Ownership of Tauranga's deeply indebted toll road Route K looks set to switch from the council to the Government on July 1 next year.
But there will be no escaping the escalating debt which will remain on the council's books for up to 35 years after the road was declared a state highway.
Route K has racked up additional debt of nearly $17 million since it opened in July 2003 after original traffic projections fell well short of reality. Debt now sat at $61.5m and current predictions were that Route K was not expected to become cashflow positive until around 2026. The council meets on Monday to be updated on the progress of negotiations to hand over Route K to the New Zealand Transport Agency, and whether it supported the proposed agreement. Tolls would continue to be refunded to the council after the handover, less the agency's transaction costs to collect and administer the collection of tolls.
The agreement follows the agency saying it was unable to buy Route K off the council, leaving the council to try to secure the best deal it could in the circumstances.
Part of the deal included an agreement that the agency would underwrite the financial risk for any "outstanding Route K debt".
The date to begin underwriting the risk had not been finalised but would be up to 35 years from the road being declared a highway.
The agency was proposing that once a date had been established on when the debt was expected to be fully repaid, any potential remaining debt after that date would transfer to the agency. This provided the council with more certainty on when the debt would come off its books. However, tolls could continue past that date. The agency said that it reserved the right to continue to toll Route K until all its costs were recovered, including the cost to install an electronic toll collection system, together with its post-handover maintenance and operational costs. Once Route K became part of Tauranga's network of highways, the agency would fund all maintenance and any future upgrades to Route K. The electronic tolling mounted on a gantry straddling the road would eliminate the manual tolls collection system at the toll plaza and allow the free flow of traffic between State Highway 29 at Tauriko and SH2 to the port. Toll increases could then be linked to the consumer price index (inflation) and not coin denominations. The agency said the electronic tolls system for Route K would result in a "single toll payment experience" regardless of whether people took Route K or the Tauranga Eastern Link which was expected to open in about two years.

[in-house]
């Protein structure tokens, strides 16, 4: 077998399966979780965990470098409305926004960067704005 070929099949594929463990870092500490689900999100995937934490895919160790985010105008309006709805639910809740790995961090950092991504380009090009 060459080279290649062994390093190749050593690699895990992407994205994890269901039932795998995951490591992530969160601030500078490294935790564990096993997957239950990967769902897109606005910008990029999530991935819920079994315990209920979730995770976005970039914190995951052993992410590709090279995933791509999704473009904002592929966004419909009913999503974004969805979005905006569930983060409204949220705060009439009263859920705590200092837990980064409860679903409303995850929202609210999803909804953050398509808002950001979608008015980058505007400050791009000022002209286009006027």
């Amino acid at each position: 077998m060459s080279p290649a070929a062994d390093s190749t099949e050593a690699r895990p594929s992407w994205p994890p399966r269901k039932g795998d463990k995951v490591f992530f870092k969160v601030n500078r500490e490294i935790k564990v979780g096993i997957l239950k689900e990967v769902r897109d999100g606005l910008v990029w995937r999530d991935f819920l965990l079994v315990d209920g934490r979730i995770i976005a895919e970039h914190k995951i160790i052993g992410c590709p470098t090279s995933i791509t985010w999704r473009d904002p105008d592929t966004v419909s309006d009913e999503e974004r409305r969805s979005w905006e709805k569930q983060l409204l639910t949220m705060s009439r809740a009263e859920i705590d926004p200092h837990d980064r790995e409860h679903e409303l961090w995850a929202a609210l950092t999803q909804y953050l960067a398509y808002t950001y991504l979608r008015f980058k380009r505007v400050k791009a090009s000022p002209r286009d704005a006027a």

Monday's meeting will also list a series of council and agency decisions dating back to 2002 in which it was agreed that once the new Harbour Bridge and flyover was built, then the Turret Rd/15th Ave route would stop being a highway and revert to council ownership.